DALLAS–Fans in town for the Big Game have raved about a brand new feature at the Fan Fest, the NFL Super Bowl Super Concussion Pavilion. The multimedia experience, in the words of commissioner Roger Goodell, “pays tribute to the role of concussions in the game we love so much, in all their brain-jarring, blackout-inducing glory.”
“Whether they’re caused by a vicious helmet-to-helmet hit or a seemingly innocent tumble to the turf, concussions are an essential part of the fabric of football,” said NFL commissioner Roger Goodell in a press release. “Fans will want to make sure to stop in at the NFL Super Bowl Super Concussion Pavilion to catch this literally spine-tingling program.”
Those who attend are first treated to a newly produced video of Dan Lauria as Vince Lombardi, reciting some of the legendary coach’s most famous lines while urging his woozy players back into the game. It also features footage of Pittsburgh’s fearsome Steel Curtain defense of the 1970s, and CAT scans of the tragically high levels of tau buildup in its members’ gray matter.
The film then transitions to a montage of this season’s most brutal concussions and their aftermaths, such as players vomiting uncontrollably and waking up in strange locations with no memory of the past few hours. But most fans we spoke to were most excited about the dark-ride part of the program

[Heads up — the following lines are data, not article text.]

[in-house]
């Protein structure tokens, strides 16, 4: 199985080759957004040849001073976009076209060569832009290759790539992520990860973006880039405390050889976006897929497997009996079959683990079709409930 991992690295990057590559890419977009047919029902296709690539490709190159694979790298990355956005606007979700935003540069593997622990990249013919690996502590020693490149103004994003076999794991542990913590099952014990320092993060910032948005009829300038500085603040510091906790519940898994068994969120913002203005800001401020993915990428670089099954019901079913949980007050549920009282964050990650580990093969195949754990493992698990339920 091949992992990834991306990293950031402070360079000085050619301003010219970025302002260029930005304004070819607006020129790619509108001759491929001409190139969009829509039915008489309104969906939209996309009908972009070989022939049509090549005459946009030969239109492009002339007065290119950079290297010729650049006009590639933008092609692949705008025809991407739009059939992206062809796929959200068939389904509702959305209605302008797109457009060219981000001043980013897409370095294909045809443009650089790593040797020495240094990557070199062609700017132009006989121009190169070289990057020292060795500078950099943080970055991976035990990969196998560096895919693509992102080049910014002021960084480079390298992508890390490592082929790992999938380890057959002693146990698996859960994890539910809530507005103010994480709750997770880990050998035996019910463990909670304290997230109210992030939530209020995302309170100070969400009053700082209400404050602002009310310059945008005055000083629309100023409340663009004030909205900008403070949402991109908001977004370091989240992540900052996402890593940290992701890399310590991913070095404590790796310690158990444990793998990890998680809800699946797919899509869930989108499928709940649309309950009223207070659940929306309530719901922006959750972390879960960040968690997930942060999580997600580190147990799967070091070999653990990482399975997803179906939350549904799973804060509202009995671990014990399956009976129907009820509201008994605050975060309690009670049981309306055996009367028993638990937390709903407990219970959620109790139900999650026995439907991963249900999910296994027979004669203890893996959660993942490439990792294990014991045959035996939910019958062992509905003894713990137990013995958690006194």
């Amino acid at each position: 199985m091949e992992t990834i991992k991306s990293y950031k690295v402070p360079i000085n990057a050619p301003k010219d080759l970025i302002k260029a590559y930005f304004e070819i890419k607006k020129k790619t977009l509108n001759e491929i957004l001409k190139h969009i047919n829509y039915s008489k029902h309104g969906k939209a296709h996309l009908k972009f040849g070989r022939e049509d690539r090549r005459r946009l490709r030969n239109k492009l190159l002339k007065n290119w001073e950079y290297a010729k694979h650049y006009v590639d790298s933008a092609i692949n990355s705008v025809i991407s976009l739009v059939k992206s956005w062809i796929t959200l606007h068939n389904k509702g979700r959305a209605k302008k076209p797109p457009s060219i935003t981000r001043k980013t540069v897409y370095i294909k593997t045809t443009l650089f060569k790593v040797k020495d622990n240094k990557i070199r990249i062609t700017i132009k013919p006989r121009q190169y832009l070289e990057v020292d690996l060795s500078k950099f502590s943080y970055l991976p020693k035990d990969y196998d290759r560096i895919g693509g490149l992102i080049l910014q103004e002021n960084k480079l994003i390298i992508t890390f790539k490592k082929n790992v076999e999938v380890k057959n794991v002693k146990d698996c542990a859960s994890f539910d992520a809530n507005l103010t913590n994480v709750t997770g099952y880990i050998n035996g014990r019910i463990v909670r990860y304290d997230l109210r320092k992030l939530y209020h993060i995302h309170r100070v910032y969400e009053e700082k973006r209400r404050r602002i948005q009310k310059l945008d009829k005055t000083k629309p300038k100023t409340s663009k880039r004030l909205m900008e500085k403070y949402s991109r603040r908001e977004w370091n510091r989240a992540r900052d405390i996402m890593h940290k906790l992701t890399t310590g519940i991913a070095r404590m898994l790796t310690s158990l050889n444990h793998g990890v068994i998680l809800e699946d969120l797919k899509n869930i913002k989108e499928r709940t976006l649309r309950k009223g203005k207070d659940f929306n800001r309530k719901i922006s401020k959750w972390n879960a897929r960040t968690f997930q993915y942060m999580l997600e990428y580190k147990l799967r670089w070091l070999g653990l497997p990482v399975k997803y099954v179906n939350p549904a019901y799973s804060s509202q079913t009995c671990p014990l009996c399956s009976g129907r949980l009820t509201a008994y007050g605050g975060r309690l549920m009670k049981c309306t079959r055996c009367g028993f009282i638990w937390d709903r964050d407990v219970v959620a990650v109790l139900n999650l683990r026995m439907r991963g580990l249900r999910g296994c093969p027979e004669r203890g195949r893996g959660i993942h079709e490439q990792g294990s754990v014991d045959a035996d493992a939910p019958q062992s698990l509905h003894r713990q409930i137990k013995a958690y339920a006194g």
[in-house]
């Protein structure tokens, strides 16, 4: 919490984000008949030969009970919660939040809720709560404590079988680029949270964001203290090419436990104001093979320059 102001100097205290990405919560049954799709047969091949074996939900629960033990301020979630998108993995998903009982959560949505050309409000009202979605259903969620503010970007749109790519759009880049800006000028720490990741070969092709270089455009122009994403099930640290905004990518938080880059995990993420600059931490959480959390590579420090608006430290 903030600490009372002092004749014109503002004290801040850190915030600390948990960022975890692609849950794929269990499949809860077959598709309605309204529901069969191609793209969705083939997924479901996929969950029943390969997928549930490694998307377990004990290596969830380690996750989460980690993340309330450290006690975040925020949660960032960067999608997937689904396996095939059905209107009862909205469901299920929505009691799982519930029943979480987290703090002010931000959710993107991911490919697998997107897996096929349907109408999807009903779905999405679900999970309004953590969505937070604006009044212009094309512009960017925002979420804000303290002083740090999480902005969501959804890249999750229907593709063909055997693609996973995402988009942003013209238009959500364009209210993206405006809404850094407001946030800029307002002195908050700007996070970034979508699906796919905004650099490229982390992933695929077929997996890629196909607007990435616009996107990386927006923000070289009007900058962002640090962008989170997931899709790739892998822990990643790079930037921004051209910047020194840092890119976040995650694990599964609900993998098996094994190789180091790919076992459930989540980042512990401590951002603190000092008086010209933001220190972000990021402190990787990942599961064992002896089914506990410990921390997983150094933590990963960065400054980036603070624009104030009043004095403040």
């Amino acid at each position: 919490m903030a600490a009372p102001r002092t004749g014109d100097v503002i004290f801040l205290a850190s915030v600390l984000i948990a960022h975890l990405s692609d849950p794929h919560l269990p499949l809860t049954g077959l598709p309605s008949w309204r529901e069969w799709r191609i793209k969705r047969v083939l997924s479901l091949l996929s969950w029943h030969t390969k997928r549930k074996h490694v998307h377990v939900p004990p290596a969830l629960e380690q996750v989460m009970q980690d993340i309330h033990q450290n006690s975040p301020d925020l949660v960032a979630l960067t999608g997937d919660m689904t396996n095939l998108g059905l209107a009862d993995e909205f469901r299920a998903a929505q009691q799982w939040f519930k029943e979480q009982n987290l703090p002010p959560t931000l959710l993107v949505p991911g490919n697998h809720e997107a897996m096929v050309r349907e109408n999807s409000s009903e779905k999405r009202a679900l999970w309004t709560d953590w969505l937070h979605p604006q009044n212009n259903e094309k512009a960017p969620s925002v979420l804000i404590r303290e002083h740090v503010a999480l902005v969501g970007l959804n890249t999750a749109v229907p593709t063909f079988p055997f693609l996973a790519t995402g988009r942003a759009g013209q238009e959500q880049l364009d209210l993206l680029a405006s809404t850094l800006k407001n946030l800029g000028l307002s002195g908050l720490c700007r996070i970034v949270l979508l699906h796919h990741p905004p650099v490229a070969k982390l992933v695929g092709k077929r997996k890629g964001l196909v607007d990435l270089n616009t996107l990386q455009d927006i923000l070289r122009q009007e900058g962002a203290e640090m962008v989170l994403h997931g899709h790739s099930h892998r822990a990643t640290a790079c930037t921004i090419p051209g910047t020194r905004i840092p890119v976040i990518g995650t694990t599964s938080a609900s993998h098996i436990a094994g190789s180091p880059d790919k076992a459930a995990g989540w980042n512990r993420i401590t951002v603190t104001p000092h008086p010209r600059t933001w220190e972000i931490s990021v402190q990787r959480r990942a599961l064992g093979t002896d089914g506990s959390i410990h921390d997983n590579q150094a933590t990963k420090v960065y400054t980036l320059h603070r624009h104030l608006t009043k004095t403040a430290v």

“It’s amazing!” raved Packers fan Tim Johnson of Eau Claire, Wisconsin. “You get in this little train thingy, kinda like a haunted house ride. Then you go through a dark tunnel with strobe lights and these holograms of football helmets that look like they’re coming right at you! Meanwhile, the PA system blares KidzBop songs that randomly slow down and speed up, and Broadway showtunes run backwards. When I got out, I felt like lying on the floor for several hours. It was awesome!”
The NFL had hoped to use some of the game’s most frequently concussed players in the pavilion, either as greeters or doorstops. However, many of those invited simply forgot about the event or were too perturbed by incessant buzzing in their ears to attend. But the pavilion has been visited frequently by Junior Seau, who at age 41 is the oldest living linebacker in NFL history.
Not everyone is pleased by the NFL’s program. “I find this ‘celebration’ of concussions to be completely insulting,” said NFL Players’ Association president DeMaurice Smith. “It makes a mockery of the pain of many of our members and does nothing to address the serious problem of former players who can’t pay for their medical bills. Seems like somebody should do something about that.”